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Corpse flower blooms at Missouri Botanical Garden

Jennifer Rattini of Ste. Genevieve, Mo., holds her nose as she poses for a picture taken by her daughter Jessica McCartney (not pictured) as visitors gather near the exotic corpse flower in the Linnean House conservatory on Friday morning, Oct. 18, 2013, at the Missouri Botanical Garden in St. Louis. The rare bloom, which opened Thursday afternoon, can grow to over 6 feet tall and 3 feet wide. The odor emitted from the plant is similar to rotting flesh. "Every flower has its scent," said Rattini. Few Amorphophallus titanum, also known as Titan arum, exist in cultivation, according to the garden. Visitors can see the plant during hours from 9 a.m. to 5 p.m. Photo by Erik M. Lunsford

Breathe deeply if you dare, St. Louis, because the "corpse flower" has bloomed.

The unique and rare flower made its appearance Thursday at the Missouri Botanical Garden, spokeswoman Catherine Martin said.

Its official name is Amorphophallus titanum, but the huge plant gets its nickname from the curious rotting flesh odor its bloom emits.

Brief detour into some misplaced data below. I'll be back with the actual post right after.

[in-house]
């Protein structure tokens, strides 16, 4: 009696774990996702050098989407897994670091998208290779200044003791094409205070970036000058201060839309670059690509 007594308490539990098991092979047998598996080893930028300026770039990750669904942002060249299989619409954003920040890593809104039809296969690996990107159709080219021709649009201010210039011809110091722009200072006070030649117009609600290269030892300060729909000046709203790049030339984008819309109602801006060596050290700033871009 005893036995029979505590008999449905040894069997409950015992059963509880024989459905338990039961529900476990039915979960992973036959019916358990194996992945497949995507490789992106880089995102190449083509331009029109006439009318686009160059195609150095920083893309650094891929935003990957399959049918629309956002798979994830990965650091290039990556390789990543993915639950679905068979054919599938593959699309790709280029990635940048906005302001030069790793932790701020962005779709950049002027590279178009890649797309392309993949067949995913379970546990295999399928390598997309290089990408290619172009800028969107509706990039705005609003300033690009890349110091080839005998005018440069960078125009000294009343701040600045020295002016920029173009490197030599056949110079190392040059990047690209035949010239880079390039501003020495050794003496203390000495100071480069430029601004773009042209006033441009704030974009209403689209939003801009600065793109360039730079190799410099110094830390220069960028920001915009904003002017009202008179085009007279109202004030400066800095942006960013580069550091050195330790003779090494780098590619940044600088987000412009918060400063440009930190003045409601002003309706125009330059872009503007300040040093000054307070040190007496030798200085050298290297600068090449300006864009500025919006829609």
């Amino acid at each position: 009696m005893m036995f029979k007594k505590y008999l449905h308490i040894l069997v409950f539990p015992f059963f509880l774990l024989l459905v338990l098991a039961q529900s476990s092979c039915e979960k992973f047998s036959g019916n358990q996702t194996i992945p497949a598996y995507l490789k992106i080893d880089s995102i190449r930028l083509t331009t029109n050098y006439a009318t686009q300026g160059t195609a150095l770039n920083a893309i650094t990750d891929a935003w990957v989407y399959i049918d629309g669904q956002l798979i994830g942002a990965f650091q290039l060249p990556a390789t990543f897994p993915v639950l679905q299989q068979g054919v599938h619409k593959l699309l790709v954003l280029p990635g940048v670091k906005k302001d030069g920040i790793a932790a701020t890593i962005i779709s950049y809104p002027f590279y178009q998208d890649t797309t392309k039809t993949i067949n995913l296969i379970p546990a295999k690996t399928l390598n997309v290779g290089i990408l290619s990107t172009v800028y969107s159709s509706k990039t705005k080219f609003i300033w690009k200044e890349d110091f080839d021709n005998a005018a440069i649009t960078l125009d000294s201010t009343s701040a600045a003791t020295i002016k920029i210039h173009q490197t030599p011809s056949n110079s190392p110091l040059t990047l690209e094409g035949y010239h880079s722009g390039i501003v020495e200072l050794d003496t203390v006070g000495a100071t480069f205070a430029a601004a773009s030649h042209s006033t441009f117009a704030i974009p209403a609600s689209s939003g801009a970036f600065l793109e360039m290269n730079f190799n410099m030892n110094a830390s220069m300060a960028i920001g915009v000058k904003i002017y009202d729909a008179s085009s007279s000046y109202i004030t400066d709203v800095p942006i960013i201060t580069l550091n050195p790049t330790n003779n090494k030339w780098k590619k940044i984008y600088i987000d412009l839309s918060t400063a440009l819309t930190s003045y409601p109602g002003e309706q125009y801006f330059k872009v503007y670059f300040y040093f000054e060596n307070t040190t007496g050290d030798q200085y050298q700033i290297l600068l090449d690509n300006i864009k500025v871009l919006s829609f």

To accommodate those who want to see and smell the flower in its full glory, the garden is opening at 10 p.m. for three hours just so visitors can check it out. The visit is free but you have be in the door by 12:30 a.m. to be assured you'll get a viewing.

Martin says the show won't last long. The bloom is usually gone within 24 hours. And with the Best of Missouri Show starting, the garden won't reopen until noon Friday.

The Missouri Botanical Garden is located at 4344 Shaw Boulevard.

The garden has five such tubers and the last one bloomed and released its rotting-meat scent last July

The plants bloom every year or two, and in just the right conditions.